Sussex livestock at risk from crippling virus

Lambs are among the livestock hit by the Schmallenberg virus

Lambs are among the livestock hit by the Schmallenberg virus

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Farmers across Sussex are bracing themselves for the return of a crippling virus as the lambing season begins.

The county has been one of the worst hit areas in the country for Schmallenberg, which causes life-threatening deformities in sheep and cattle embryos.

The most recent figures available show there have been outbreaks affecting 56 farms in East Sussex and 49 in West Sussex during the latest outbreak.

Most of the cases involve sheep, while the rest have affected cattle herds.

The virus, which came to Britain from the continent, is spread by midges.

Although the midges died off during winter, tests have revealed around 200 new cases are still being reported around the country every month.

Farmers and vets are urging the Government to decide whether to use vaccines in a bid to keep the number of cases down.

With lambing season about to start, farmers fear more new cases could emerge over the coming months.

Lost lambs

Trevor Passmore, from Coombes Farm in Lancing, lost around 150 lambs as a result of the virus during lambing season last year.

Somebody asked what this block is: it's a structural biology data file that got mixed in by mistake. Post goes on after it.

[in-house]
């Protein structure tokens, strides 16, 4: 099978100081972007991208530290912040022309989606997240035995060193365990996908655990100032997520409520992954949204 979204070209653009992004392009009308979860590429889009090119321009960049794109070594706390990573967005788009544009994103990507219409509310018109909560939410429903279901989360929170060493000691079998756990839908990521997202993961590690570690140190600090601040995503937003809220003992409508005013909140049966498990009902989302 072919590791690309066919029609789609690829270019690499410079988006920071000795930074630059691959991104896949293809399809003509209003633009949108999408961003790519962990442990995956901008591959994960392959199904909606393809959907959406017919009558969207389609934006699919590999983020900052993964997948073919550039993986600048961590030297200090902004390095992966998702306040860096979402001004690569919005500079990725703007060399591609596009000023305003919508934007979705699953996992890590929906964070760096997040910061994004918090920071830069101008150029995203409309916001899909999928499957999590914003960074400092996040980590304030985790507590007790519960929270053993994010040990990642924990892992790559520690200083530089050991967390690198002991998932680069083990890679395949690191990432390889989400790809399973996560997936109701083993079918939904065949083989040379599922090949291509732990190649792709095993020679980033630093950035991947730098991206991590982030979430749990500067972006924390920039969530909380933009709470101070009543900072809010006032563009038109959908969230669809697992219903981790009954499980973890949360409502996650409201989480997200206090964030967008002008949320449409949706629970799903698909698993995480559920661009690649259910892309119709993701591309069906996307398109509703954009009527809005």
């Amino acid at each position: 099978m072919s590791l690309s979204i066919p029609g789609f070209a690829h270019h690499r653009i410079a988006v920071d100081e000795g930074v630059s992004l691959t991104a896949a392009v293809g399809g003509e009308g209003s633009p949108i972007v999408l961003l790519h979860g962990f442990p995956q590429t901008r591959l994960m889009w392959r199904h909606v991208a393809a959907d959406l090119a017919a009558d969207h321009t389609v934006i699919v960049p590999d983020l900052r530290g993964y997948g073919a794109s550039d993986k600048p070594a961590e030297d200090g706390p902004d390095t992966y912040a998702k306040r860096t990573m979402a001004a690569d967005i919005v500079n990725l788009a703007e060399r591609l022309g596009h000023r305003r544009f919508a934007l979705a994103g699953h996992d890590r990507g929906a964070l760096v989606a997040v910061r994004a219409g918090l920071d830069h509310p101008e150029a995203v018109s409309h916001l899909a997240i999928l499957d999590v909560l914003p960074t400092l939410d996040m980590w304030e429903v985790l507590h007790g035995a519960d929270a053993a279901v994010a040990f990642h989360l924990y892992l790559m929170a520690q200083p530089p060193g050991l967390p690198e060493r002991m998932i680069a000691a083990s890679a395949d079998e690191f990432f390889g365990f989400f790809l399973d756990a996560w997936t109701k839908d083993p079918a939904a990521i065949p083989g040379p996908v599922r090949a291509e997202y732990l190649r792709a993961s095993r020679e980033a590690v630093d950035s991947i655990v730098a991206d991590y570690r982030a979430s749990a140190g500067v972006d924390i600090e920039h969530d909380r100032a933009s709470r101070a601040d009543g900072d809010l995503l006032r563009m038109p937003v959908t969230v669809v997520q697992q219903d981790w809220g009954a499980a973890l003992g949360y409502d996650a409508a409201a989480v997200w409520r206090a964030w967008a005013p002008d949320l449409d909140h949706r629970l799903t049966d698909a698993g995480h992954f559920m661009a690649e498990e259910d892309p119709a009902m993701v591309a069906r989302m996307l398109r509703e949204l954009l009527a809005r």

He said: “We’ve had them screened for this year and we seem to be OK at the moment.

“However the problem is that we won’t really know until the lambing season actually starts. It’s a waiting game.

“It is too late for a vaccine for this year but if they managed to get one available by the summer then I think a lot of people would be more than happy to use it and hopefully eradicate the virus.”

Viral impact

Livestock industry bodies, including the National Farmers Union, have launched a national online survey of farmers so they can try to record the impact of Schmallenberg this year.

NFU livestock chairman Charles Sercombe said: “I have experienced the devastating impact of Schmallenberg on my own flock and it’s vitally important we get a national picture of the disease.

“The collective picture built from individuals’ responses will significantly help our understanding of the grassroots situation.”

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